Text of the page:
Chairman Donaldson On The Record

William H. Donaldson became chairman of the Securities & Exchange Commission eight months ago -- and hasn't had a dull moment since. The latest hot issues are scandals at the New York Stock Exchange and in the mutual-fund industry. On Oct. 17, he discussed these and many other issues with BusinessWeek editors.

Will we see more reforms at the NYSE?

It's open season for all those who have had any sort of frustration with the dominant position of the exchange. I don't think the ultimate solution is destruction of the system but rather to make it more competitive.

Can the Big Board's specialist system survive the current trading scandal?

[I hope] we would create an environment in which the specialist system can compete alongside other trading venues. I think you'll see more electronics, more competitive, speedy execution, side by side with the use of the auction system.

Should the NYSE keep its powers as a self-regulator?

We have oversight, and they're going to present a regulatory scheme, and we're going to either say 'that's a good scheme' or 'that's not a good scheme.' In the final analysis it has to be theirs, but it has to meet our standards.

Where is the SEC's probe of mutual funds going?

The main thrust of our work has been to bring sunlight -- through increased disclosure -- into the whole cost structure. [Then] along comes the very disturbing Canary situation [Hedge fund Canary Capital Partners LLC]. That opens up a whole new area of inquiry -- late trading and timing issues. We're very upset by what we've seen, and we're moving as rapidly as possible to see just how far it extends.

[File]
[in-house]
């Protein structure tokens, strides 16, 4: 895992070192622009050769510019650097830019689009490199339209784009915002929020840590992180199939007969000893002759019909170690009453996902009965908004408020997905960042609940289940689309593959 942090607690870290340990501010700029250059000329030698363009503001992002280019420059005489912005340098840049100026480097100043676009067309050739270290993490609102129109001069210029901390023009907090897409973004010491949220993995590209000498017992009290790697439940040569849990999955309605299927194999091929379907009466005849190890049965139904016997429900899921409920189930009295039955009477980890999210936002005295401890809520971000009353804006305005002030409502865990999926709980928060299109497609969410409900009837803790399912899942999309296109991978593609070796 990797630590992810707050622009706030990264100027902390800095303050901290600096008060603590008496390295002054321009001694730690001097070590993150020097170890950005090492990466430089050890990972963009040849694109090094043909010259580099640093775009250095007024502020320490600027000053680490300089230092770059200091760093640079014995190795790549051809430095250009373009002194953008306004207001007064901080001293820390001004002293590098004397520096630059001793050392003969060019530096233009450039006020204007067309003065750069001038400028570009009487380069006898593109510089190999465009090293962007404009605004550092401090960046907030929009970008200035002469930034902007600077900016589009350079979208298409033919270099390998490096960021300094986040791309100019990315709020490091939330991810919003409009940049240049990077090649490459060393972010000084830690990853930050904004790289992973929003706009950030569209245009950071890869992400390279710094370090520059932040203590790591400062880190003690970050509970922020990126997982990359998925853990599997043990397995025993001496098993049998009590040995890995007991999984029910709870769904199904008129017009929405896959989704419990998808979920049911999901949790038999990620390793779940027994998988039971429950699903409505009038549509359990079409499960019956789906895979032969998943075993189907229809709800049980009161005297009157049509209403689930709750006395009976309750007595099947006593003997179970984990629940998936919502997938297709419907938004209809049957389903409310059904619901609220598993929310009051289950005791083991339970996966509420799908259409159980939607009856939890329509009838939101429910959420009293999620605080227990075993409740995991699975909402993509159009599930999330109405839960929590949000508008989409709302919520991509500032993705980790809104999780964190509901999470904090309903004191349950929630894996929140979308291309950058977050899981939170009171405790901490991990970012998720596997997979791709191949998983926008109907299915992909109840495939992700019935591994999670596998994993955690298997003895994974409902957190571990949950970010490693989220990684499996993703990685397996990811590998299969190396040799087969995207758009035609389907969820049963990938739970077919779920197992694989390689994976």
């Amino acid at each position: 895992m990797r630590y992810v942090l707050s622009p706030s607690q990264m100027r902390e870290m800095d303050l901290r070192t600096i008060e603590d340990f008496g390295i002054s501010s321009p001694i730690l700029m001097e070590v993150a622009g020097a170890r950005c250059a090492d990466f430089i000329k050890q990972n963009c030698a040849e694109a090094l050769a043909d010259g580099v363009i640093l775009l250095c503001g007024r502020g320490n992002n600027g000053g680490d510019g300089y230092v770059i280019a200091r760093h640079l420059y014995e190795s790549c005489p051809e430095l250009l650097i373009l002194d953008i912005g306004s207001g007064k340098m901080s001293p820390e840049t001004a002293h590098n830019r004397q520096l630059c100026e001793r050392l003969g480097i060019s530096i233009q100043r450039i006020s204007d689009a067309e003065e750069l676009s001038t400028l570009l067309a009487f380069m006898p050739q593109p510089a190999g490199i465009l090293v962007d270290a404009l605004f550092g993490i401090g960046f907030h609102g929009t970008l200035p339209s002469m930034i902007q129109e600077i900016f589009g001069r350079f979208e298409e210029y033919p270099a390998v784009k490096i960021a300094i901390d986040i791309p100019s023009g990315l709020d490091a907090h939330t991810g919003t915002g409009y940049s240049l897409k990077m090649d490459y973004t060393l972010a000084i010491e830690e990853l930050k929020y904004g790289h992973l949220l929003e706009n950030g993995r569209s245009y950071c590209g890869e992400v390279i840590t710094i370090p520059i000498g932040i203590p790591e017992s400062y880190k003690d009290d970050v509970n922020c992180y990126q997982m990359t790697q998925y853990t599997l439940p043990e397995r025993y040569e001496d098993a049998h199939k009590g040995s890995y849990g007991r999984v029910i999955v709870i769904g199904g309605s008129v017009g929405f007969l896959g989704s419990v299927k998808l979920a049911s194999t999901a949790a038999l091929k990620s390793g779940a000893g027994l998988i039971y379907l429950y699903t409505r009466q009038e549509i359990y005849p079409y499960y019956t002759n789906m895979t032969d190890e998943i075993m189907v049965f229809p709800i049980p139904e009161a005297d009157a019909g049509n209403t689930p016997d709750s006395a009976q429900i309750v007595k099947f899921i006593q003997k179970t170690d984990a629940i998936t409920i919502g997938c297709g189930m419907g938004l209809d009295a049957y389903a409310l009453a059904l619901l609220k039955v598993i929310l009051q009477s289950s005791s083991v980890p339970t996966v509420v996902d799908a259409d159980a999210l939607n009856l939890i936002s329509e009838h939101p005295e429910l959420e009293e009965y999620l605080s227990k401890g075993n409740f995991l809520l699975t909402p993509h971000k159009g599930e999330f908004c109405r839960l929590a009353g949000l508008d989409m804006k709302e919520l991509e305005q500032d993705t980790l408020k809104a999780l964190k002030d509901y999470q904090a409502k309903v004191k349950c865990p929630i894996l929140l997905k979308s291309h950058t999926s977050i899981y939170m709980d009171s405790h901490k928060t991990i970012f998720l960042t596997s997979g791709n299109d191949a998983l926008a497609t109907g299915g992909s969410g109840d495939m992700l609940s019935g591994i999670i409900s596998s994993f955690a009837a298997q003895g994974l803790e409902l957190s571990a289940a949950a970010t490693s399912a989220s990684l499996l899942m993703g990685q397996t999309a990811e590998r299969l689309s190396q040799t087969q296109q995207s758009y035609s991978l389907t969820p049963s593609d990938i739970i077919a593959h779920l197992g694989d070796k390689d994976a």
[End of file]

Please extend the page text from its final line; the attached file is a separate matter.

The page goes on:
Are investors regaining confidence?

The perception [that people are buying stocks again] doesn't necessarily mean John Q. Investor thinks that all of a sudden there's a new dawn out there and everyone will be totally honest. I don't think that has happened yet

What's the matter with executive pay?

There's still a major disconnect between performance, as I define it, and pay. People should be paid well for turning companies around, less well for simply presiding over the status quo.

How are relations between the SEC and N.Y. Attorney General Eliot Spitzer?

We're not in the business of playing "gotcha." We're all working toward the same objective.

What about plans to make it easier for shareholders to nominate directors?

We must be doing something right because shareholder activists are saying we're not doing enough and Corporate America is saying this is the beginning of the end. Both camps are wrong. We've got to open up under controlled conditions.

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